Maintenance of Skeletal Muscles and Stem Cells – Programmed Research

  1. A01-1
  2. A01-2
  3. A01-3
  4. A02-1
  5. A02-2
  6. A02-3
  7. A02-4
  8. A02-5
  9. A03-1
  10. A03-2
  11. A03-3
Research Subject A01-3 Understanding the Molecular Foundations of Load Dependency in the Development, Maintenance, and Atrophy of Skeletal Muscles
Research Group Leader
Atsuko Sehara-Fujisawa
Research Group Members
  • Fuminori Sato
    Designated Assistant Professor, Institute for Frontier Life and Medical Sciences, Kyoto University

There are two known types of muscle atrophy: reversible and irreversible. The former is caused by a decreased mechanical load, while the latter is due to aging or disease. The irreversibility of the latter cannot be accounted for by the ubiquitin-proteasome pathway for degradation of muscle proteins, which is common in muscle atrophy. Recent studies have shown that the decrease in the number of muscle stem cells and the degradation of their function cause irreversible muscle atrophy. Muscle stem cells of aged mice cannot maintain the resting phase (G0 phase), undergo further excessive differentiation, and experience a decline in their regenerative capacity, which lead to muscular atrophy. In contrast, juvenile mice have an active agent in the blood serum that prevents such deterioration or failure.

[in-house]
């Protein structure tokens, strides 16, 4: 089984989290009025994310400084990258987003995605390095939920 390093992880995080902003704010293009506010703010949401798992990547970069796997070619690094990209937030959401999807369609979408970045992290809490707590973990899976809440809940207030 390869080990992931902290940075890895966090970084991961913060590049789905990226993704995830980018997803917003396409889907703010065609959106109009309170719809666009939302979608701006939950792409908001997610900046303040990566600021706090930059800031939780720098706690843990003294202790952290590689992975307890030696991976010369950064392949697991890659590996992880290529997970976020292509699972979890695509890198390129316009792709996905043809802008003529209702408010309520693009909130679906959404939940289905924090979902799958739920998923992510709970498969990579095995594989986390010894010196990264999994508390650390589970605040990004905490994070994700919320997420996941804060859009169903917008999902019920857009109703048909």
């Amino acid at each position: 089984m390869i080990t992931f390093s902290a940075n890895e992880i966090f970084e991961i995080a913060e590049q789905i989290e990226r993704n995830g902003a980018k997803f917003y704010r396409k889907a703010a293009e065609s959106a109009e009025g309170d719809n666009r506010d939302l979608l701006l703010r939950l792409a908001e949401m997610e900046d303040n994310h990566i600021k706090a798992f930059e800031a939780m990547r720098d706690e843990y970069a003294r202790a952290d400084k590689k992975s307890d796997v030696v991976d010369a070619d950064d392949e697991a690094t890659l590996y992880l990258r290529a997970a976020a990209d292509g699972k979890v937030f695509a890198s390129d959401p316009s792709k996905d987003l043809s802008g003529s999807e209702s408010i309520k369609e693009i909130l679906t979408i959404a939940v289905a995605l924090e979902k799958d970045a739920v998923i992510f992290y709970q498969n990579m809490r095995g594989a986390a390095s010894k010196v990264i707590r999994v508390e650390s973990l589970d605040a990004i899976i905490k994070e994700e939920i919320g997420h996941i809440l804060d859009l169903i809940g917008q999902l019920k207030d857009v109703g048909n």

This study will address the question of reversibility and irreversibility of muscle atrophy by elucidating the mechanism of muscle atrophy due to various factors – primarily atrophy attributed to a prolonged stay in Space. Our approach involves the following three steps. (1) Analyze global gene expression (profiling) using next-generation genome sequencing of zebrafish raised in a microgravity environment of the Space Station. (2) Compare the results with the change in the gene expression of skeletal muscles associated with reduced exercise and aging. (3) Identify the changes of gene expression common to these two or unique to either, while noting the relationship with the mechanism of skeletal muscle development to elucidate a new mechanism of muscle maintenance and atrophy.